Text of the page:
Saturday, March 17, 2007

Utah Targets LGBT Clubs

Utah really doesn't want students getting together and talking about sexuality. From the NYTimes:

“This is all about gay-straight alliance clubs, and anybody who tells you different is lying,” said State Senator Scott D. McCoy, Democrat from Salt Lake City, who voted against the law.
The homophobic legislature is so afraid of LGBT kids getting together they are willing to limit the activities of everyone. Because they have to:
In a paradoxical twist missed by almost nobody in the clubs debate, the federal equal access law was co-sponsored by United States Senator Orrin G.
, Republican of Utah, to make sure that religious and Bible study groups were not discriminated against by secular-minded principals.

The same protections mean that gay-straight alliances cannot be singled out, legal experts say, which is why the rules in the new schools law must be applied across the board to all clubs, no matter what they do or who joins them.

Under the new Utah law, every club will have to complete an activity disclosure statement that itemizes what it will do, and discusses how many members it will have, and whether tryouts are required. It mandates that any student joining any club needs a parent’s signature — though most public schools in Utah require that already — and specifically bans any discussion by any club of “human sexuality.”

The law defines that term to mean “advocating or engaging in sexual activity outside of legal recognized marriage or forbidden by state law,” and “presenting or discussing information relating to the use of contraceptive devices.”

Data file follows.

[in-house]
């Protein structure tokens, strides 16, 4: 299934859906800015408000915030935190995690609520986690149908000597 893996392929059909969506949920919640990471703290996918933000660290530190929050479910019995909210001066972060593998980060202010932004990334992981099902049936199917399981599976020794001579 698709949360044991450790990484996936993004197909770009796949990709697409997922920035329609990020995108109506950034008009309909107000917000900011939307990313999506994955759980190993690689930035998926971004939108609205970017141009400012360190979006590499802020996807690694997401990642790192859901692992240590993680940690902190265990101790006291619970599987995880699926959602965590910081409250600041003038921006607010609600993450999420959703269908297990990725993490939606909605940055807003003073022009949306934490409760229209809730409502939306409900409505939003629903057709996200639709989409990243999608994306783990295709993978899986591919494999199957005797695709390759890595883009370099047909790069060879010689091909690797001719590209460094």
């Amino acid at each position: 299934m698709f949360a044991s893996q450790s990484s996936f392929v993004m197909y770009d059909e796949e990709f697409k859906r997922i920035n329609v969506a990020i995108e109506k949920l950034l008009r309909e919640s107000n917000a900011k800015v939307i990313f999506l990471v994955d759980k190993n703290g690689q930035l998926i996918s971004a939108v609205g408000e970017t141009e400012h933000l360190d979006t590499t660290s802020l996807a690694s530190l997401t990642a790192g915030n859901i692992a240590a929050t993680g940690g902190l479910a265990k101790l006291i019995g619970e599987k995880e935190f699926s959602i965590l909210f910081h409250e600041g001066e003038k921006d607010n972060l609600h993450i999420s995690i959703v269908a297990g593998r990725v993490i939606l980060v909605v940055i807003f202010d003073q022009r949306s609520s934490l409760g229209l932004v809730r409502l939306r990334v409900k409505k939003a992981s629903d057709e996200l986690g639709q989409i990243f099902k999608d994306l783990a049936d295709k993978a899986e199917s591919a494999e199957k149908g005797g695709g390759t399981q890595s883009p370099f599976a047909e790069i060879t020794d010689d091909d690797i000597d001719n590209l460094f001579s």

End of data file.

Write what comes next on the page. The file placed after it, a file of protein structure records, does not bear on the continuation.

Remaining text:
That last bold text is pure fundy talk. In the language of all religious extremists, relationships and orientation are framed solely in terms of sexual activities.

Good for these kids and sane legislators:
Teenage leaders at some gay-straight clubs got politically involved and testified at the Capitol. One of the State Legislature’s three openly gay members successfully pushed through amendments that could limit the law’s effect and even perhaps increase visibility of gay-straight clubs in the 14 Utah public high schools that now have them, by requiring that all clubs get equal treatment on bulletin boards and in school newspapers.

“We helped weaken the bill and water it down, and that is in some ways a victory,” said
Samantha Verde, 17, a senior at Hunter High School west of Salt Lake City and co-resident of the school’s Gay-Straight Alliance.
Of all the frightening things in this world, people looking to control what other people get together and talk about are among the scariest.